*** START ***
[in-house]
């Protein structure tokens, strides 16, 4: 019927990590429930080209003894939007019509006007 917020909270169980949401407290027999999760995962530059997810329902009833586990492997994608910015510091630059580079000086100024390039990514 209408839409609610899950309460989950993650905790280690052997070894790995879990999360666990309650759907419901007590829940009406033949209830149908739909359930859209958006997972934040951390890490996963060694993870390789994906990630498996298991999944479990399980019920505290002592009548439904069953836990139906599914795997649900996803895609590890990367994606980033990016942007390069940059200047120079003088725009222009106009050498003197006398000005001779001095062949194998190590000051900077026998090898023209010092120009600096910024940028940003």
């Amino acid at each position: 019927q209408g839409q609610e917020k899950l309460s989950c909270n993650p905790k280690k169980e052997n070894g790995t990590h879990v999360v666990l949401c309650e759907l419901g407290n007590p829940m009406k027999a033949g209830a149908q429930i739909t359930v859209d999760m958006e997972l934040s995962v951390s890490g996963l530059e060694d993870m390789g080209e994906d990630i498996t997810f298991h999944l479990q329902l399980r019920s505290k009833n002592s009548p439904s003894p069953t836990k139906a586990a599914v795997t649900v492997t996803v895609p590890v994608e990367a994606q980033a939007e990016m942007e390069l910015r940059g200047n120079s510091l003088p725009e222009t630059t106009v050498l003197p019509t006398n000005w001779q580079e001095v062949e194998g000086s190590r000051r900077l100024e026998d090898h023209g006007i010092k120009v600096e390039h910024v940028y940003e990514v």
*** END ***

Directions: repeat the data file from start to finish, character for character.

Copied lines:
[in-house]
């Protein structure tokens, strides 16, 4: 019927990590429930080209003894939007019509006007 917020909270169980949401407290027999999760995962530059997810329902009833586990492997994608910015510091630059580079000086100024390039990514 209408839409609610899950309460989950993650905790280690052997070894790995879990999360666990309650759907419901007590829940009406033949209830149908739909359930859209958006997972934040951390890490996963060694993870390789994906990630498996298991999944479990399980019920505290002592009548439904069953836990139906599914795997649900996803895609590890990367994606980033990016942007390069940059200047120079003088725009222009106009050498003197006398000005001779001095062949194998190590000051900077026998090898023209010092120009600096910024940028940003």
């Amino acid at each position: 019927q209408g839409q609610e917020k899950l309460s989950c909270n993650p905790k280690k169980e052997n070894g790995t990590h879990v999360v666990l949401c309650e759907l419901g407290n007590p829940m009406k027999a033949g209830a149908q429930i739909t359930v859209d999760m958006e997972l934040s995962v951390s890490g996963l530059e060694d993870m390789g080209e994906d990630i498996t997810f298991h999944l479990q329902l399980r019920s505290k009833n002592s009548p439904s003894p069953t836990k139906a586990a599914v795997t649900v492997t996803v895609p590890v994608e990367a994606q980033a939007e990016m942007e390069l910015r940059g200047n120079s510091l003088p725009e222009t630059t106009v050498l003197p019509t006398n000005w001779q580079e001095v062949e194998g000086s190590r000051r900077l100024e026998d090898h023209g006007i010092k120009v600096e390039h910024v940028y940003e990514v």